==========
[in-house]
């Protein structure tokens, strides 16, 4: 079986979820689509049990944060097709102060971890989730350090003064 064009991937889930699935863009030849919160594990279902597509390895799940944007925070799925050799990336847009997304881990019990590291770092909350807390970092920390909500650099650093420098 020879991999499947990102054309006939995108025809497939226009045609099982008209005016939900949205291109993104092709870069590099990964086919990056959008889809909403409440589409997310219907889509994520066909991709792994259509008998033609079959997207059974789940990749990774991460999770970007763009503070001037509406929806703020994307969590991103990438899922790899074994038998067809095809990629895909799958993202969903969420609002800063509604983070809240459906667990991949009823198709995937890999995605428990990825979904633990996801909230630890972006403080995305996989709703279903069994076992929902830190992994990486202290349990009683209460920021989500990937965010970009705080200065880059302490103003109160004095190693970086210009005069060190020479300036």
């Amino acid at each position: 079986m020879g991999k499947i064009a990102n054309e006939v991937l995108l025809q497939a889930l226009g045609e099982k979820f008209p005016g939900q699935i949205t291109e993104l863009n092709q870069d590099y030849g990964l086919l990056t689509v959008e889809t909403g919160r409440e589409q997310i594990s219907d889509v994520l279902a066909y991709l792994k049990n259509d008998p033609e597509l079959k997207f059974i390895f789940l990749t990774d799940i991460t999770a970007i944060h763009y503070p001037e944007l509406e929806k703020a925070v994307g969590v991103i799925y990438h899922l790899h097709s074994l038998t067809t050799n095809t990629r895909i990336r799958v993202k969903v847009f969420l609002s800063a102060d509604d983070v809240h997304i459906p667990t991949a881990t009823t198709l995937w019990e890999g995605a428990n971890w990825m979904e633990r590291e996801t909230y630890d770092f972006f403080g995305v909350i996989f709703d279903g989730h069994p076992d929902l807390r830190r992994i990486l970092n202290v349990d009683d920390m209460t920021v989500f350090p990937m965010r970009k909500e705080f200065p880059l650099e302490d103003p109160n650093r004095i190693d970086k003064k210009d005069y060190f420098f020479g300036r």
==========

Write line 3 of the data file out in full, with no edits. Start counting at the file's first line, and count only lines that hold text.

């Amino acid at each position: 079986m020879g991999k499947i064009a990102n054309e006939v991937l995108l025809q497939a889930l226009g045609e099982k979820f008209p005016g939900q699935i949205t291109e993104l863009n092709q870069d590099y030849g990964l086919l990056t689509v959008e889809t909403g919160r409440e589409q997310i594990s219907d889509v994520l279902a066909y991709l792994k049990n259509d008998p033609e597509l079959k997207f059974i390895f789940l990749t990774d799940i991460t999770a970007i944060h763009y503070p001037e944007l509406e929806k703020a925070v994307g969590v991103i799925y990438h899922l790899h097709s074994l038998t067809t050799n095809t990629r895909i990336r799958v993202k969903v847009f969420l609002s800063a102060d509604d983070v809240h997304i459906p667990t991949a881990t009823t198709l995937w019990e890999g995605a428990n971890w990825m979904e633990r590291e996801t909230y630890d770092f972006f403080g995305v909350i996989f709703d279903g989730h069994p076992d929902l807390r830190r992994i990486l970092n202290v349990d009683d920390m209460t920021v989500f350090p990937m965010r970009k909500e705080f200065p880059l650099e302490d103003p109160n650093r004095i190693d970086k003064k210009d005069y060190f420098f020479g300036r």